US political coercion measures form an endless stream. The US uses its military bases, diplomatic agencies, intelligence agencies, non-governmental organizations, media organizations and other channels and resources according to different targets and situations-collecting information, exerting influence, creating public opinions, manipulating elections, supporting opposition parties, etc. to publicly and secretly, directly and indirectly, interfere in the internal affairs of other countries.

◆ A powerful military supports US in coercive diplomacy. The United States frequently utilize military coercion and wanton use of force in international relations. In recent years, the average annual military budget of the United States has exceeded $700 billion, accounting for 40% of the world’s total and exceeding the sum of the next 15 countries combined. The US is the world’s largest arms exporter, and it often relies on arms trafficking to boost revenue and provoke regional conflicts. US military facilities and personnel are located in all corners and key areas of the globe. According to a 2020 report on US overseas military bases, the US has more than 800 military bases around the world, with 173,000 people deployed in 159 countries across Europe, Asia, the Middle East and beyond.

The US frequently uses military force to initiate or participate in wars and conflicts of all sizes and forms. Between 1776 and 2019, the US conducted nearly 400 military interventions worldwide, half of which occurred between 1950 and 2019, according to the Tufts University report, “Introducing the Military Intervention Project: A New Dataset on US Military Interventions.” After World War II, major wars initiated or launched by the US include the Korean War, the Vietnam War, the Gulf War, the Kosovo War, the Afghan War, the Iraq War, the Libyan War and the Syrian War. Proxy wars are a common form of US military interventions, with countries such as Ukraine, Iraq, Afghanistan, Libya, Syria, Pakistan and Yemen suffering. According to the “Cost of War” project data of the Watson Institute at Brown University, conservative estimates show that the total number of military and civilian deaths caused by the US wars in the “post-9/11 era” is as high as 929,000, with at least 38 million people displaced.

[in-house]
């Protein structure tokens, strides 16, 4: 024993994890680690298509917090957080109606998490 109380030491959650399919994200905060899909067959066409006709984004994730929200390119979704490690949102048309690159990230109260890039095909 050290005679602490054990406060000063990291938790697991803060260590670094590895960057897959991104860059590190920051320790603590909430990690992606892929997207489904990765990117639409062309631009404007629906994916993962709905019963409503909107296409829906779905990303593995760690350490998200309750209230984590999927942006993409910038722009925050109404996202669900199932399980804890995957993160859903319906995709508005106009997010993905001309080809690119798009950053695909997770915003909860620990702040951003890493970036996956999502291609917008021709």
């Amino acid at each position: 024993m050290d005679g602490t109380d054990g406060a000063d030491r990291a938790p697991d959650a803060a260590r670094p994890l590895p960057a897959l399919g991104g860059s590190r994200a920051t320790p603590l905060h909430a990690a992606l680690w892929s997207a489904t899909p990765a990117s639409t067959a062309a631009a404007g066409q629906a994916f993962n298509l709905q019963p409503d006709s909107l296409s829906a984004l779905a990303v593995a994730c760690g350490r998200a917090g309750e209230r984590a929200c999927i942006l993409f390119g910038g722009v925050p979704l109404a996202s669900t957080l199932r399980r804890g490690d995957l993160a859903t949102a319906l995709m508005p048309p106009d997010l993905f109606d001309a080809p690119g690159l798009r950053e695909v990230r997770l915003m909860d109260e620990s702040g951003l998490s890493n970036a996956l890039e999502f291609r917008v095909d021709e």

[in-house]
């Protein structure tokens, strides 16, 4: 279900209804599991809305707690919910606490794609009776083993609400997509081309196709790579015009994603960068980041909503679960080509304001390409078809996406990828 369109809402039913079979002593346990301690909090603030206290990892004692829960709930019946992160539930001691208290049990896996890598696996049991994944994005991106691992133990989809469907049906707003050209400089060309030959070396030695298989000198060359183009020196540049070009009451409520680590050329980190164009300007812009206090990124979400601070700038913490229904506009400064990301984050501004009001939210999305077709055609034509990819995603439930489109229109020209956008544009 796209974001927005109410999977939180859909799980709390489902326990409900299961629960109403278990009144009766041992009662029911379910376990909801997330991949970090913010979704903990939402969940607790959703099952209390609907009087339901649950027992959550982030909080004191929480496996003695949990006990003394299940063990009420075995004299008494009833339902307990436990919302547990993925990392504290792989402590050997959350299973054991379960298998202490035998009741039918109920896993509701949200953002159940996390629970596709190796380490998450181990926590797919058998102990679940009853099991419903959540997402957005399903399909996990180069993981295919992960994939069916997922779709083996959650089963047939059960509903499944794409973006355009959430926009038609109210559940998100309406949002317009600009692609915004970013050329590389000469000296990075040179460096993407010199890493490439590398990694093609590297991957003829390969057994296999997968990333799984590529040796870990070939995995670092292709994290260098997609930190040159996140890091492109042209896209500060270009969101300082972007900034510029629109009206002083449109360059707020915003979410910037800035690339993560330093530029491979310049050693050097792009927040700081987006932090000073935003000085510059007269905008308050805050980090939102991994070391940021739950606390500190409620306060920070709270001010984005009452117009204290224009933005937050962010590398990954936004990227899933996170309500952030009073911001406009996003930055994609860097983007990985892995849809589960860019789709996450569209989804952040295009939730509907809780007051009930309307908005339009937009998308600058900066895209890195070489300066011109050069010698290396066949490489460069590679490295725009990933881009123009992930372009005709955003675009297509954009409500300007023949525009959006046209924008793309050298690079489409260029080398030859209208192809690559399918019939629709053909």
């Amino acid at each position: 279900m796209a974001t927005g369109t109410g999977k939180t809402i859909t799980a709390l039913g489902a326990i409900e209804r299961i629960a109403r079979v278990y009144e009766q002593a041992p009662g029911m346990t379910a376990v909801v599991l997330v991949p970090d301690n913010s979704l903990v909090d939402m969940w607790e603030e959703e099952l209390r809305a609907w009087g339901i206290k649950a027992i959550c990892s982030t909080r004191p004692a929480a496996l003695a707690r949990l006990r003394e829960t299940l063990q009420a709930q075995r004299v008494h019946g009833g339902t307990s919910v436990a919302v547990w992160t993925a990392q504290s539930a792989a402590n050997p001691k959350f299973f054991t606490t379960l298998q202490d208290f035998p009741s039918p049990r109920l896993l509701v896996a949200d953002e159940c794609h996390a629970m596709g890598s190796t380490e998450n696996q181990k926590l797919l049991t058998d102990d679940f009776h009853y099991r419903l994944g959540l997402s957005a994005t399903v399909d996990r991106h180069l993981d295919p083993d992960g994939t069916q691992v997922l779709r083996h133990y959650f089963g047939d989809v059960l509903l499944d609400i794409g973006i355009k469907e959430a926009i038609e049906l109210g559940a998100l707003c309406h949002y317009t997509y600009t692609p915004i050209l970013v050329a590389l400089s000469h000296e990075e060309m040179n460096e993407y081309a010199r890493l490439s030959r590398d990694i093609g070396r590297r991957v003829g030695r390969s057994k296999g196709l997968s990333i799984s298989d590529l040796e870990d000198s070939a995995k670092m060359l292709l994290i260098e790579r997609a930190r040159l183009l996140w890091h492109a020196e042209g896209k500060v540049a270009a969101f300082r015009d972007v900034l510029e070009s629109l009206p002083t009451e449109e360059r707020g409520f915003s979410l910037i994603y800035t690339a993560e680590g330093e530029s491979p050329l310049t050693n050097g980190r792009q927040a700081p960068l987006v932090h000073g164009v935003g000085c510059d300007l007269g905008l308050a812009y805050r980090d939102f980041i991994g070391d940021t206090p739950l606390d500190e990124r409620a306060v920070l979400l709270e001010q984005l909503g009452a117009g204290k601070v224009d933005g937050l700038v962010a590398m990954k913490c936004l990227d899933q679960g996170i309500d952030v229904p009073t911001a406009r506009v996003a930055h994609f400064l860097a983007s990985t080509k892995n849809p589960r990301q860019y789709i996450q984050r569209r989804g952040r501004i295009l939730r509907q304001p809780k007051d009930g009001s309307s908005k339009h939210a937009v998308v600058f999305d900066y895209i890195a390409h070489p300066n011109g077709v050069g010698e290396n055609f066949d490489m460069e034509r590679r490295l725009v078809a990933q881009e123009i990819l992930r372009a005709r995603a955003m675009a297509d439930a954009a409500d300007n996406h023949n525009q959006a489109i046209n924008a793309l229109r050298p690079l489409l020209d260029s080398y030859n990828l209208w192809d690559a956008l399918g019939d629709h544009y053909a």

◆ The soft powers of culture and science and technology are the covert means for the US to engage in ideological infiltration and coercive diplomacy. The US-led Western media and international social media have forcefully propped up and supported US coercive diplomacy. The US pursues double standards on freedom of the press and uses various means to smear and suppress foreign media outlets. The US abused its cultural hegemony, invested heavily in the media sector, supported its infiltration of ideas into other countries, and carried out inflammatory propaganda. Moreover, the US is used to fabricating false information to attack other countries, and peddling misleading public opinion globally using a purposefully built industrial chain.

The United States uses its cultural products to promote American values. Hollywood films account for more than 70% of the world’s market share. The values and lifestyle of the US are closely linked to its films and television programs, publications, media content, and programs of government-funded nonprofit cultural institutions, shaping a space for public opinion that sustains American cultural hegemony. It has seriously eroded the independence of other cultures and the diversity of world cultures.

US intelligence agencies have established a large number of “infiltration organizations” around the world. Various foundations and non-governmental organizations have become “middlemen” in exporting American values and “pioneers” in cultural infiltration. The National Endowment for Democracy, the Congress for Cultural Freedom and other American “infiltration organizations” and institutions have promoted American cultural and political views to other countries through financial support, training, publication and conference, to export American values and ideology to the world, and to pursue cultural hegemony.

III. The United States’ coercive diplomacy endangers the whole world